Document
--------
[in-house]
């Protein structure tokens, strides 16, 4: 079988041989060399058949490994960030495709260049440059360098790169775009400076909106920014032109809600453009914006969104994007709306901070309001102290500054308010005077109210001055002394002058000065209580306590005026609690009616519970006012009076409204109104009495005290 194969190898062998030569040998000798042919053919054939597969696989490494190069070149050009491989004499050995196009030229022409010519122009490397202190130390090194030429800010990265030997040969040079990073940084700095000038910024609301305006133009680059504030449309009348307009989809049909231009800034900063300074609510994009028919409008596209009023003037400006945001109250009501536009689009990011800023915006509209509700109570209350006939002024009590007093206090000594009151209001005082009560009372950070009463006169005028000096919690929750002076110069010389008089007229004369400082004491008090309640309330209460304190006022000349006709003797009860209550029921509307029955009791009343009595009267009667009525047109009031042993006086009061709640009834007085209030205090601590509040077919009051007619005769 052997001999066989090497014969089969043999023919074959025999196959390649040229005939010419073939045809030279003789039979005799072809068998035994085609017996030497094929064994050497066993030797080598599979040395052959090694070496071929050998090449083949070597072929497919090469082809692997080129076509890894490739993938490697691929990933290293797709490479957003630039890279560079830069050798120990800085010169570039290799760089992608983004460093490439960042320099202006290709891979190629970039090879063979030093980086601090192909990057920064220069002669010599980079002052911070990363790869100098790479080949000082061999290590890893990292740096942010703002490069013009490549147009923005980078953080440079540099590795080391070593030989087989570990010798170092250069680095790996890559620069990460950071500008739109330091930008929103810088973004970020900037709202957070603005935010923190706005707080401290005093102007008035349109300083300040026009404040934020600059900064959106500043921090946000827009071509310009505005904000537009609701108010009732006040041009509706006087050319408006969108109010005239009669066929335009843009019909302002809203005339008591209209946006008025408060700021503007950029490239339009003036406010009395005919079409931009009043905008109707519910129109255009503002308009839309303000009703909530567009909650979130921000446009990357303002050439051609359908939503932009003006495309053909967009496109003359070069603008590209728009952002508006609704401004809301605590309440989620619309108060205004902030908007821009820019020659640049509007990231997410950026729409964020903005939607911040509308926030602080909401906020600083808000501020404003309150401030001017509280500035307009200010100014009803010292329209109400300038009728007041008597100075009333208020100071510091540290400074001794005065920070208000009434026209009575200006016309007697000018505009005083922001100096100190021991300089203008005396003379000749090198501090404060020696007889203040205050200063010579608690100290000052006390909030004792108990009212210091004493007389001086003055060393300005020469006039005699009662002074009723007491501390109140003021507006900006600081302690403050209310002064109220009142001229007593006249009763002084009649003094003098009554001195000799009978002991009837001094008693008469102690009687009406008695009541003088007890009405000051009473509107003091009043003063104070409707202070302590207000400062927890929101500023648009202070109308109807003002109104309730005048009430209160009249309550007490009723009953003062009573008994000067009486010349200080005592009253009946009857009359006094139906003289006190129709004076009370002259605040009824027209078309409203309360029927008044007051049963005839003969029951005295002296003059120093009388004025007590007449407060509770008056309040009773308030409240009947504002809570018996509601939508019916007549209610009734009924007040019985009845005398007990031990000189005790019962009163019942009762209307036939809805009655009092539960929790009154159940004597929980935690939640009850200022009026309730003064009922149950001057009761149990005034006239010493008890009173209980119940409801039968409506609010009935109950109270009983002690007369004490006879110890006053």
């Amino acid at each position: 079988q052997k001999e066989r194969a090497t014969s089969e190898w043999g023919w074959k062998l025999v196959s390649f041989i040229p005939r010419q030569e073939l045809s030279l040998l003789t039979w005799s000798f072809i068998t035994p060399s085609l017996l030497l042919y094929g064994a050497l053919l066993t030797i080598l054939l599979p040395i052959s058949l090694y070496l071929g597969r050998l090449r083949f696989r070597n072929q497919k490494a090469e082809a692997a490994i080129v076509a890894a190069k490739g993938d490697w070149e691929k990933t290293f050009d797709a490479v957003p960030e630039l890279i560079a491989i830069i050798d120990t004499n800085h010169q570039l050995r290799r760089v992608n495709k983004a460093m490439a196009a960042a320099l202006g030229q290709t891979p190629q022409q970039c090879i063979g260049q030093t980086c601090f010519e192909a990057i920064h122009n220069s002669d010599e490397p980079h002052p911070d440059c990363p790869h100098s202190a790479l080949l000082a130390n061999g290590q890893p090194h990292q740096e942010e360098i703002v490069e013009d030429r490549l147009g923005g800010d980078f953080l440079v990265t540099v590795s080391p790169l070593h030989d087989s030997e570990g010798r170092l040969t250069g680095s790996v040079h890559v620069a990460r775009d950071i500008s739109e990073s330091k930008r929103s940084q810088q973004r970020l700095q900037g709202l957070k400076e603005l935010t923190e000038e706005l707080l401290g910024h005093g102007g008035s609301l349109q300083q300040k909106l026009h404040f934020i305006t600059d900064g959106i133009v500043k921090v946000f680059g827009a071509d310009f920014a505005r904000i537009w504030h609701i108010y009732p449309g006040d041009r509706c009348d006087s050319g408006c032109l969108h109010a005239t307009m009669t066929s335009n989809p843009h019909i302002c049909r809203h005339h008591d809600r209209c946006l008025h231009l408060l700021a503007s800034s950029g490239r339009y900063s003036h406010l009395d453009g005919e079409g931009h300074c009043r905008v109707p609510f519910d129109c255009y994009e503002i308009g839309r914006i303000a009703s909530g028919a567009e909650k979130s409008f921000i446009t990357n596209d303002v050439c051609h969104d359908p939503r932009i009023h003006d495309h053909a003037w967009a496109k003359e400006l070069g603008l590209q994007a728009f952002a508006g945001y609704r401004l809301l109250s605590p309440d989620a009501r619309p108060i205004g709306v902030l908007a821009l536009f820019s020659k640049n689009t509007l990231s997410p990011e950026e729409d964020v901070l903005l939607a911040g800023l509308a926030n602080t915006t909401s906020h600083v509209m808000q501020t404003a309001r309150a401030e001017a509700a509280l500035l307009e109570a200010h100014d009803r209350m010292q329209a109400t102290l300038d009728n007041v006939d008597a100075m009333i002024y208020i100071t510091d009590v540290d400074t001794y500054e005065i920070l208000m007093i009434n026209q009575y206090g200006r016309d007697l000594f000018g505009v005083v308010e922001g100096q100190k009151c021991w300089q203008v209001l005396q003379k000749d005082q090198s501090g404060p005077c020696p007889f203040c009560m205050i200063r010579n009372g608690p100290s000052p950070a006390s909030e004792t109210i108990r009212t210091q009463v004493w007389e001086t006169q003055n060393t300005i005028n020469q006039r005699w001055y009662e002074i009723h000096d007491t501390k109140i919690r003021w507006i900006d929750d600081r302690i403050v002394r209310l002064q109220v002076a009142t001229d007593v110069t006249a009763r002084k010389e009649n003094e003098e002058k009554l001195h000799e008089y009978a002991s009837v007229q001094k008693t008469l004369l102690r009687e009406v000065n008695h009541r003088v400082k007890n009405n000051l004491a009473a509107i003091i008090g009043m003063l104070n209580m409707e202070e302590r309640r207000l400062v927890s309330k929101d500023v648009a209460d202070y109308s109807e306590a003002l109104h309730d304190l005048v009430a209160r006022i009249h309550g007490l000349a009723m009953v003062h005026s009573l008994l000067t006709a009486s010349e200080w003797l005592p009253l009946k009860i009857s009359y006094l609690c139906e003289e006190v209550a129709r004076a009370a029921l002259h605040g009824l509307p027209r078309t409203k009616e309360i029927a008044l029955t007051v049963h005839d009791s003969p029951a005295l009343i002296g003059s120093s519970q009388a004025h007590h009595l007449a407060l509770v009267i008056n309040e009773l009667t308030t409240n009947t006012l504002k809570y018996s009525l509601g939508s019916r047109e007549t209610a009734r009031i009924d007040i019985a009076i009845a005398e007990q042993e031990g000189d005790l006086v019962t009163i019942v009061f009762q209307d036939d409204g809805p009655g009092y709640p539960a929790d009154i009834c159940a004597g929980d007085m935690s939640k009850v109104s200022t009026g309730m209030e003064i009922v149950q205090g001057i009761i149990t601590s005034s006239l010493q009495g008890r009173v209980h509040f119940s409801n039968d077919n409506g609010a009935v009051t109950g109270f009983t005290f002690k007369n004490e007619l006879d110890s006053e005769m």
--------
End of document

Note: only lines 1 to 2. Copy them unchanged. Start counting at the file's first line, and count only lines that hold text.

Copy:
[in-house]
């Protein structure tokens, strides 16, 4: 079988041989060399058949490994960030495709260049440059360098790169775009400076909106920014032109809600453009914006969104994007709306901070309001102290500054308010005077109210001055002394002058000065209580306590005026609690009616519970006012009076409204109104009495005290 194969190898062998030569040998000798042919053919054939597969696989490494190069070149050009491989004499050995196009030229022409010519122009490397202190130390090194030429800010990265030997040969040079990073940084700095000038910024609301305006133009680059504030449309009348307009989809049909231009800034900063300074609510994009028919409008596209009023003037400006945001109250009501536009689009990011800023915006509209509700109570209350006939002024009590007093206090000594009151209001005082009560009372950070009463006169005028000096919690929750002076110069010389008089007229004369400082004491008090309640309330209460304190006022000349006709003797009860209550029921509307029955009791009343009595009267009667009525047109009031042993006086009061709640009834007085209030205090601590509040077919009051007619005769 052997001999066989090497014969089969043999023919074959025999196959390649040229005939010419073939045809030279003789039979005799072809068998035994085609017996030497094929064994050497066993030797080598599979040395052959090694070496071929050998090449083949070597072929497919090469082809692997080129076509890894490739993938490697691929990933290293797709490479957003630039890279560079830069050798120990800085010169570039290799760089992608983004460093490439960042320099202006290709891979190629970039090879063979030093980086601090192909990057920064220069002669010599980079002052911070990363790869100098790479080949000082061999290590890893990292740096942010703002490069013009490549147009923005980078953080440079540099590795080391070593030989087989570990010798170092250069680095790996890559620069990460950071500008739109330091930008929103810088973004970020900037709202957070603005935010923190706005707080401290005093102007008035349109300083300040026009404040934020600059900064959106500043921090946000827009071509310009505005904000537009609701108010009732006040041009509706006087050319408006969108109010005239009669066929335009843009019909302002809203005339008591209209946006008025408060700021503007950029490239339009003036406010009395005919079409931009009043905008109707519910129109255009503002308009839309303000009703909530567009909650979130921000446009990357303002050439051609359908939503932009003006495309053909967009496109003359070069603008590209728009952002508006609704401004809301605590309440989620619309108060205004902030908007821009820019020659640049509007990231997410950026729409964020903005939607911040509308926030602080909401906020600083808000501020404003309150401030001017509280500035307009200010100014009803010292329209109400300038009728007041008597100075009333208020100071510091540290400074001794005065920070208000009434026209009575200006016309007697000018505009005083922001100096100190021991300089203008005396003379000749090198501090404060020696007889203040205050200063010579608690100290000052006390909030004792108990009212210091004493007389001086003055060393300005020469006039005699009662002074009723007491501390109140003021507006900006600081302690403050209310002064109220009142001229007593006249009763002084009649003094003098009554001195000799009978002991009837001094008693008469102690009687009406008695009541003088007890009405000051009473509107003091009043003063104070409707202070302590207000400062927890929101500023648009202070109308109807003002109104309730005048009430209160009249309550007490009723009953003062009573008994000067009486010349200080005592009253009946009857009359006094139906003289006190129709004076009370002259605040009824027209078309409203309360029927008044007051049963005839003969029951005295002296003059120093009388004025007590007449407060509770008056309040009773308030409240009947504002809570018996509601939508019916007549209610009734009924007040019985009845005398007990031990000189005790019962009163019942009762209307036939809805009655009092539960929790009154159940004597929980935690939640009850200022009026309730003064009922149950001057009761149990005034006239010493008890009173209980119940409801039968409506609010009935109950109270009983002690007369004490006879110890006053």